@david-pinto From what I read at the NFC World website the Moto G doesn't have NFC, so therefore would not work with the ring. You should still check in the Settings if you have an option to turn NFC on under "Wireless & Networks" -> "More..." since I think there are a couple of versions of the model(at least one with and one without LTE radio).
"Motorola has confirmed to NFC World that its affordable Android smartphone, introduced in November 2013, does not have NFC" (http://www.nfcworld.com/nfc-phones-list/)
Yeah, the cover just adds distance which is why it can make the sweet spot harder to hit.
Thanks for the pictures, @SwordFire
For anyone who hasn't noticed, the ring is oriented so that the long side of the battery mounted antenna is aligned with the long side of the ring.
There are a few posts here concerning aftermarket NFC antennas, @jasok2 was modifying an Asus nfc reader and testing some of those antennas on it.
Basically any phone with a removable back plate with the NFC antenna mounted there will have accessible contacts, most Sony phones are that way though the waterproof ones are of course inaccessible unless you're willing to lose your waterproof rating.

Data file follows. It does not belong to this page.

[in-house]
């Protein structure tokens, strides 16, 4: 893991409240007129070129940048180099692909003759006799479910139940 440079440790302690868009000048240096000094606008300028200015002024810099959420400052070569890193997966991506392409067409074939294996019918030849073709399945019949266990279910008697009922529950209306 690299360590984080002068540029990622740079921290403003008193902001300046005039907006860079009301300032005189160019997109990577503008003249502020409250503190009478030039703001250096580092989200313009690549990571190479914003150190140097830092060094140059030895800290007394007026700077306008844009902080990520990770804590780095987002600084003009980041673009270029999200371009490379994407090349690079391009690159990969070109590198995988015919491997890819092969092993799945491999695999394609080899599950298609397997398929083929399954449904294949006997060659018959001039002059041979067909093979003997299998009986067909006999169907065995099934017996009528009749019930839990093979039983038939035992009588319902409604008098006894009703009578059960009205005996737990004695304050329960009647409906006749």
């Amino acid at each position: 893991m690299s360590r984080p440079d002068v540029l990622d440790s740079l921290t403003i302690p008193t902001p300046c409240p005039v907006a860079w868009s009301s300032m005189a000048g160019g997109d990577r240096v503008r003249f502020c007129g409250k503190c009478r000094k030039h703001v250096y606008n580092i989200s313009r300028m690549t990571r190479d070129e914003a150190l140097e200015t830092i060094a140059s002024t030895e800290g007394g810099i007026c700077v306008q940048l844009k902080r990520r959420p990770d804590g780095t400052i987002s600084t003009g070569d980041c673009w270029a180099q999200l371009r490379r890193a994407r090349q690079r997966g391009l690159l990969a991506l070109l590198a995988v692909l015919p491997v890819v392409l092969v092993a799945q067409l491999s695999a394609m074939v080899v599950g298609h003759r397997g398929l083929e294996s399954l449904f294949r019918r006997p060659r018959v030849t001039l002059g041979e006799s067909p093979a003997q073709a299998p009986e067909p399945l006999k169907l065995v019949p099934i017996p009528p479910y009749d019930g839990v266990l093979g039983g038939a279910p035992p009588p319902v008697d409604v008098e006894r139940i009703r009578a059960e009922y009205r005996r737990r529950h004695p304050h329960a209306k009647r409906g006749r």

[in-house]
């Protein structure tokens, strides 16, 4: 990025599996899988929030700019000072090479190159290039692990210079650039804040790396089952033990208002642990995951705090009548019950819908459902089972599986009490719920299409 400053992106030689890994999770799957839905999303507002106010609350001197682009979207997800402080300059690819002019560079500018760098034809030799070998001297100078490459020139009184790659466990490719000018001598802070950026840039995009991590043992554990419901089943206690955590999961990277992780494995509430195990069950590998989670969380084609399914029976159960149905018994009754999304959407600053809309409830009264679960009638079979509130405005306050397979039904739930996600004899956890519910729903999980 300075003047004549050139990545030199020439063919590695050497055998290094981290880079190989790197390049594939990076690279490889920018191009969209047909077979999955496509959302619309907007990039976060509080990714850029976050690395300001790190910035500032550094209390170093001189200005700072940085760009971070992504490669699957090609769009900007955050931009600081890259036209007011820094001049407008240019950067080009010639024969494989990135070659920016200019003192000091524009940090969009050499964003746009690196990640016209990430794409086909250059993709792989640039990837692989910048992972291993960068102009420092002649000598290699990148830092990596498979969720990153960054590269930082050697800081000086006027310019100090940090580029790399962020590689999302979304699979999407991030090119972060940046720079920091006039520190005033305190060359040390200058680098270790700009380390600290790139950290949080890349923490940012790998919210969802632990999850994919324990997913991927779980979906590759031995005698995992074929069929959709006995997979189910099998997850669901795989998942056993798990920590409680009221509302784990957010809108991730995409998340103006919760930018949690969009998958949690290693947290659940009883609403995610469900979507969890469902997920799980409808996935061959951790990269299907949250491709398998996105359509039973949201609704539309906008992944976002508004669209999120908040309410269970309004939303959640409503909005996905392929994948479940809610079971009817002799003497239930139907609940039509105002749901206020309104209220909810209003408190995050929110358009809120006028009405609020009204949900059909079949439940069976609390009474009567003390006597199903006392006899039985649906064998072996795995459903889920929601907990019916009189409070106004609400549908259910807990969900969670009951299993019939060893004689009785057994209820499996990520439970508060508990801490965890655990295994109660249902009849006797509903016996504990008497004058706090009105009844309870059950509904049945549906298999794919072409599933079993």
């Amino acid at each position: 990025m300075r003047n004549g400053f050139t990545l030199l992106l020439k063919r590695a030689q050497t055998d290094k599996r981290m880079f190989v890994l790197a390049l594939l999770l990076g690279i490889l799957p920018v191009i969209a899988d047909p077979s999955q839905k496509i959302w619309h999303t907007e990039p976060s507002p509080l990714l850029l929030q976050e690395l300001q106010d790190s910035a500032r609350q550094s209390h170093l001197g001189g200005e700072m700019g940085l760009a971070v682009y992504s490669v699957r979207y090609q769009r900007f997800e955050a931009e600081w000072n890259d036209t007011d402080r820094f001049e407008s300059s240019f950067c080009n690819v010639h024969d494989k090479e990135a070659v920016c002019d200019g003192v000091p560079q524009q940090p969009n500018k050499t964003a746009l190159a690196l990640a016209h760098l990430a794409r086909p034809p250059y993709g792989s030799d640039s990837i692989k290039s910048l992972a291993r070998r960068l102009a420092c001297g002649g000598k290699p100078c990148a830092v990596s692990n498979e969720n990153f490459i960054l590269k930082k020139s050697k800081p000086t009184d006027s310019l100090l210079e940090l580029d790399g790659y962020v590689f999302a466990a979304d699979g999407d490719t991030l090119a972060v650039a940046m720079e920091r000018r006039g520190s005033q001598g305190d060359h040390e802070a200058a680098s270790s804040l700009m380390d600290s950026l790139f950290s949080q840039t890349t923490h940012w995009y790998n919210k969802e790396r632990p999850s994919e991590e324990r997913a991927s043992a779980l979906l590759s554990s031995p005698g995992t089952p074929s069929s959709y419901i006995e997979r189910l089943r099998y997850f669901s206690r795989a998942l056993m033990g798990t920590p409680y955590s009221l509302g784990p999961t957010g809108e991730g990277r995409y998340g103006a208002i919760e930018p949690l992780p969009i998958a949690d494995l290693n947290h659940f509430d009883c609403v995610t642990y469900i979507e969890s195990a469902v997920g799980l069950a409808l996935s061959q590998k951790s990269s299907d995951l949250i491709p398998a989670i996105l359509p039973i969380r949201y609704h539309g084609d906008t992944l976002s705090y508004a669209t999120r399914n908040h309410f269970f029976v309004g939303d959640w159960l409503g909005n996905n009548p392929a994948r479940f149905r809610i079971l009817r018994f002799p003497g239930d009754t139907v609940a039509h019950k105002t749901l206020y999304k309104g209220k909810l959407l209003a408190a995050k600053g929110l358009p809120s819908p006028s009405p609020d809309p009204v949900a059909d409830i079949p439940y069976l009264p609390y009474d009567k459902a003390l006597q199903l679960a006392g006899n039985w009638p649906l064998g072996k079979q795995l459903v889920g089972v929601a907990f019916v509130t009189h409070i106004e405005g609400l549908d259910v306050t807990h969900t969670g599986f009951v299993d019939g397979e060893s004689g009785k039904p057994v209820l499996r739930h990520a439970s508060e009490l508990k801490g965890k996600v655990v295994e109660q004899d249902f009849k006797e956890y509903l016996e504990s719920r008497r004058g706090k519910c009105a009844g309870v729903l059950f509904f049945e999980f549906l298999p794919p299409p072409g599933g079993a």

Anything to do with aftermarket Qi is going to make NFC reception worse, not better.
Hi, can you help us out a little by explaining what works and what doesn't? Can you read the nfc ring with the oppo?
That is a huge nfc antenna so it leaves me curious about how well it will work with the ring.
@jasok2 the sweet spots are not indicative of multiple antennas, they're simply places on the one antenna where the RF field is strong enough to trigger a read of the ring. What they're talking about is multiple switched antennas which will give multiple read zones (potentially with multiple sweet spots).